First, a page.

As an added bonus – and apparently without informing South Korea or even the Pentagon – Trump vowed to suspend military exercises between South Korean and American forces; this resembles the Chinese proposal of a “freeze for a freeze”, i.e. a suspension of North Korea’s nuclear programme in return for suspending these exercises, a proposal always rejected by the U.S. in the past as it was seen as equating an illegitimate nuclear programme with legitimate military exercises. In return, North Korea has suspended intercontinental ballistic missile testing, destroyed an already useless nuclear site, and made vague commitments to long-term denuclearisation (a term that the North still seems to equate with denuclearisation by all sides including the U.S.). In the month since the summit, the North seems to have made no other moves to begin dismantling its nuclear programme according to intelligence assessments and satellite photographs and Secretary of State Mike Pompeo’s post-summit meetings in Pyongyang seem to have had limited success.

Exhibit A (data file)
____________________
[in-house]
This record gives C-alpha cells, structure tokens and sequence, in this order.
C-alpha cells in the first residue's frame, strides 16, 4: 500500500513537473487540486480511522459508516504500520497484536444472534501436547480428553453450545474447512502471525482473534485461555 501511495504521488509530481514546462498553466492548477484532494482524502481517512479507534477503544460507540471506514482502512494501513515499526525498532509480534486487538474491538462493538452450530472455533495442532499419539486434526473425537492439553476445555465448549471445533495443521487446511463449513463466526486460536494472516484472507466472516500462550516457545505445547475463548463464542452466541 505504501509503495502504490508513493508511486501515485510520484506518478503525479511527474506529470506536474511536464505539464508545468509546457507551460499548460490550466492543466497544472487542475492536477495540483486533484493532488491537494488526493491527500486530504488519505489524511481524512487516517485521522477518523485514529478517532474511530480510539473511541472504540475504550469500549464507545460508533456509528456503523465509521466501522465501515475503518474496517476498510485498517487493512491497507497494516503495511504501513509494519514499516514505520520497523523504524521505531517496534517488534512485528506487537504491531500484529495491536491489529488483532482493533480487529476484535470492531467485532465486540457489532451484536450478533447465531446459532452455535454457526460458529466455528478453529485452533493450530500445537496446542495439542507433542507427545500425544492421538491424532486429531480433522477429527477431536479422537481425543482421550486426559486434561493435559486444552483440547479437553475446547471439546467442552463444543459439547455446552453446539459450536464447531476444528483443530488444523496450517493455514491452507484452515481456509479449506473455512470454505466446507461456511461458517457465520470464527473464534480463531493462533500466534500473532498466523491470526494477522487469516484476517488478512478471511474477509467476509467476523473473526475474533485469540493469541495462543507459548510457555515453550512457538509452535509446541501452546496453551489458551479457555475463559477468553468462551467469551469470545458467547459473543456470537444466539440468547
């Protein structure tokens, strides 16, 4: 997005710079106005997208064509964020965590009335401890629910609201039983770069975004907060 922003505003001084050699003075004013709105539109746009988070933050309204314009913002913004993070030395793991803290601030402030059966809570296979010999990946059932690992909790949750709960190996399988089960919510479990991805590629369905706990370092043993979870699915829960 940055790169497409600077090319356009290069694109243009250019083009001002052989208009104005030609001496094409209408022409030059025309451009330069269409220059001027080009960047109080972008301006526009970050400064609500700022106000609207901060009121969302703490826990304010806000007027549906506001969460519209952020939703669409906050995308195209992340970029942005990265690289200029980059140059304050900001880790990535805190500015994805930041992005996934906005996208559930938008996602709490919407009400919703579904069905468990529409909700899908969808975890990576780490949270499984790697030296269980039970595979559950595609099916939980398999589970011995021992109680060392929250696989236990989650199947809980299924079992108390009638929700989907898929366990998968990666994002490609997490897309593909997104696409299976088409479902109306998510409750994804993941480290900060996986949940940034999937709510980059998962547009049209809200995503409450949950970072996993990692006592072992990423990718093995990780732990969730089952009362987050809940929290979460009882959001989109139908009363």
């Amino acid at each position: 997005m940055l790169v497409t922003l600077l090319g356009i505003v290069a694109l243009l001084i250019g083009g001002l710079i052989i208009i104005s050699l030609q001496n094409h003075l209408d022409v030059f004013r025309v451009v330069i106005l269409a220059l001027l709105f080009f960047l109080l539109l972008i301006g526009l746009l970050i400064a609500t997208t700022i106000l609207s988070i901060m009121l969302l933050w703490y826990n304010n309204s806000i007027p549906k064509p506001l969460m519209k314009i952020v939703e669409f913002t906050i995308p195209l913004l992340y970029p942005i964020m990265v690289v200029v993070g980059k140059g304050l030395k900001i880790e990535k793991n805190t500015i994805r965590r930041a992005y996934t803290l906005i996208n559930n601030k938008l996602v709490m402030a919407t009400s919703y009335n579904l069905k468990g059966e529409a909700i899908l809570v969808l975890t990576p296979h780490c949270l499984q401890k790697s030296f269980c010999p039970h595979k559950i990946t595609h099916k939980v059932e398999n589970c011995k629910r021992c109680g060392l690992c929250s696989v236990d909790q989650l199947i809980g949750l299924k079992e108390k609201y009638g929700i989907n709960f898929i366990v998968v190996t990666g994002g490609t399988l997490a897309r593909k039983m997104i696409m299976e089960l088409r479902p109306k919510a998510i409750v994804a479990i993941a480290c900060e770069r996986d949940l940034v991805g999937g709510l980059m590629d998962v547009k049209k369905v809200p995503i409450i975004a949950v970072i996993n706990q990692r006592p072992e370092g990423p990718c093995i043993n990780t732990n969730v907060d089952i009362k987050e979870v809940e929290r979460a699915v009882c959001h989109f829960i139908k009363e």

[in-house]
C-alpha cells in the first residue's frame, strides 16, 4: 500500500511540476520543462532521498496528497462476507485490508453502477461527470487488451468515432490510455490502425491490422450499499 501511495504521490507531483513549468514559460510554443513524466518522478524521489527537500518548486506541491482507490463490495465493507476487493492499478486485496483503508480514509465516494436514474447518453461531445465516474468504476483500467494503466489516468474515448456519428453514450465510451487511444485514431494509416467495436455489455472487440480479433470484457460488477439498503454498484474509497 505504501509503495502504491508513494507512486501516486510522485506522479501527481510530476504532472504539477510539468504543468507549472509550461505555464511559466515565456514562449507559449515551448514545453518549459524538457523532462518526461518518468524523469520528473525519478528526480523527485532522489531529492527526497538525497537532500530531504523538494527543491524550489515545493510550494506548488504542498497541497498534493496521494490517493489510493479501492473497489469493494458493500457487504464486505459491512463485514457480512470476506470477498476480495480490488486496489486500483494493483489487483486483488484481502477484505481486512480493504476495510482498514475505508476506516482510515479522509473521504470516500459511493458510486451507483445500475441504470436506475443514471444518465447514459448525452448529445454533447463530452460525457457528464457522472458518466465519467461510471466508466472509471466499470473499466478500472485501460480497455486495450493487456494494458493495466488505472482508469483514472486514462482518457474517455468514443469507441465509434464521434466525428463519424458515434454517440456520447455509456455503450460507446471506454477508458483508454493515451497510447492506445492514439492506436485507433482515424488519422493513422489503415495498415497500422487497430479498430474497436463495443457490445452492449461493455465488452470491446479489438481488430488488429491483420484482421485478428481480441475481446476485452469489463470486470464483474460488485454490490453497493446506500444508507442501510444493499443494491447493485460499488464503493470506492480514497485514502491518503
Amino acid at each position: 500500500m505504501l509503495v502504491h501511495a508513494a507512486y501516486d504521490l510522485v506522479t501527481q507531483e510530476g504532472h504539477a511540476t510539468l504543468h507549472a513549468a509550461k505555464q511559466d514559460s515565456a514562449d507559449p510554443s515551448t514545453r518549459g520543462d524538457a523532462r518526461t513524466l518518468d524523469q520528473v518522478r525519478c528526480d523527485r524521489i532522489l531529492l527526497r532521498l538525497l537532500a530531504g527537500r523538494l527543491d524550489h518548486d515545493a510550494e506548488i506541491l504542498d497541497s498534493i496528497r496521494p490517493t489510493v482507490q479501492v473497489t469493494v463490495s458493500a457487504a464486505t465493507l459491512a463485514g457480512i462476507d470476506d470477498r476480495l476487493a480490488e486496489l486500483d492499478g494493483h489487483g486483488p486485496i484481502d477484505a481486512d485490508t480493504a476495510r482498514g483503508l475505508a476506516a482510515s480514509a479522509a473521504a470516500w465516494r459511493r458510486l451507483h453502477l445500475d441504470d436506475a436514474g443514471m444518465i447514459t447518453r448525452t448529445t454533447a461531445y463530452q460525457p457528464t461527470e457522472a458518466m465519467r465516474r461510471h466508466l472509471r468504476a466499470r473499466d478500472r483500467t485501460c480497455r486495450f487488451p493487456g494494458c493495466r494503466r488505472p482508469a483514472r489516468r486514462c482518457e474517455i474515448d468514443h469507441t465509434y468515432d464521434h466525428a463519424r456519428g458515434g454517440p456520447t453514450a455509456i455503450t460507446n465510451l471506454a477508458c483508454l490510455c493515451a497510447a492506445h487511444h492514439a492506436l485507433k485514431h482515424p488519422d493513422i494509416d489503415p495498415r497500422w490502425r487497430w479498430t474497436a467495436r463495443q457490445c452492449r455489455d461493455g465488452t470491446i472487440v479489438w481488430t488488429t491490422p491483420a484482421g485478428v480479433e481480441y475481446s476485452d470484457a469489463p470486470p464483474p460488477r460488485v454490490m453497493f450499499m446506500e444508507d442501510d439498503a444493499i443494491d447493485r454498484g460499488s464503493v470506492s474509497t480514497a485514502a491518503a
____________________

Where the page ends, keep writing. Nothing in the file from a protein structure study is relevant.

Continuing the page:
It’s difficult, therefore, to agree with President Trump’s assertion immediately after that the summit that there is no longer a nuclear threat from North Korea and that Americans could “sleep well tonight!” (and many commentators have noted the comparison with Chamberlain’s words after the Munich Agreement with Hitler: "I believe it is peace for our time. We thank you from the bottom of our hearts. Go home and get a nice quiet sleep.") So, the problem is not solved. But perhaps that is no longer the aim of U.S. policy – is the U.S. now trying to manage the North Korean issue as it focuses on other more immediate problems, such as Iran?